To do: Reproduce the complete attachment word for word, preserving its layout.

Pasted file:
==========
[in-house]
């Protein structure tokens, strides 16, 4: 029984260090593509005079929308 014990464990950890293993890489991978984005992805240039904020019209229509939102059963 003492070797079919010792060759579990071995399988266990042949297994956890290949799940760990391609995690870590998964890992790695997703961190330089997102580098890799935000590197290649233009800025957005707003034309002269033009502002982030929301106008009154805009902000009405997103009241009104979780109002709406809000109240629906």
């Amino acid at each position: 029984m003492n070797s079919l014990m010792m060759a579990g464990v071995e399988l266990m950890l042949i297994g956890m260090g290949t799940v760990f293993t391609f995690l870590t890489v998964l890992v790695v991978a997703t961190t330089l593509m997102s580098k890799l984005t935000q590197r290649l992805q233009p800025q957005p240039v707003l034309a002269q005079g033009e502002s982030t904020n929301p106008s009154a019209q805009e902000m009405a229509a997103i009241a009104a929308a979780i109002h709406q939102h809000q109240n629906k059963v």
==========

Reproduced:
[in-house]
């Protein structure tokens, strides 16, 4: 029984260090593509005079929308 014990464990950890293993890489991978984005992805240039904020019209229509939102059963 003492070797079919010792060759579990071995399988266990042949297994956890290949799940760990391609995690870590998964890992790695997703961190330089997102580098890799935000590197290649233009800025957005707003034309002269033009502002982030929301106008009154805009902000009405997103009241009104979780109002709406809000109240629906």
């Amino acid at each position: 029984m003492n070797s079919l014990m010792m060759a579990g464990v071995e399988l266990m950890l042949i297994g956890m260090g290949t799940v760990f293993t391609f995690l870590t890489v998964l890992v790695v991978a997703t961190t330089l593509m997102s580098k890799l984005t935000q590197r290649l992805q233009p800025q957005p240039v707003l034309a002269q005079g033009e502002s982030t904020n929301p106008s009154a019209q805009e902000m009405a229509a997103i009241a009104a929308a979780i109002h709406q939102h809000q109240n629906k059963v």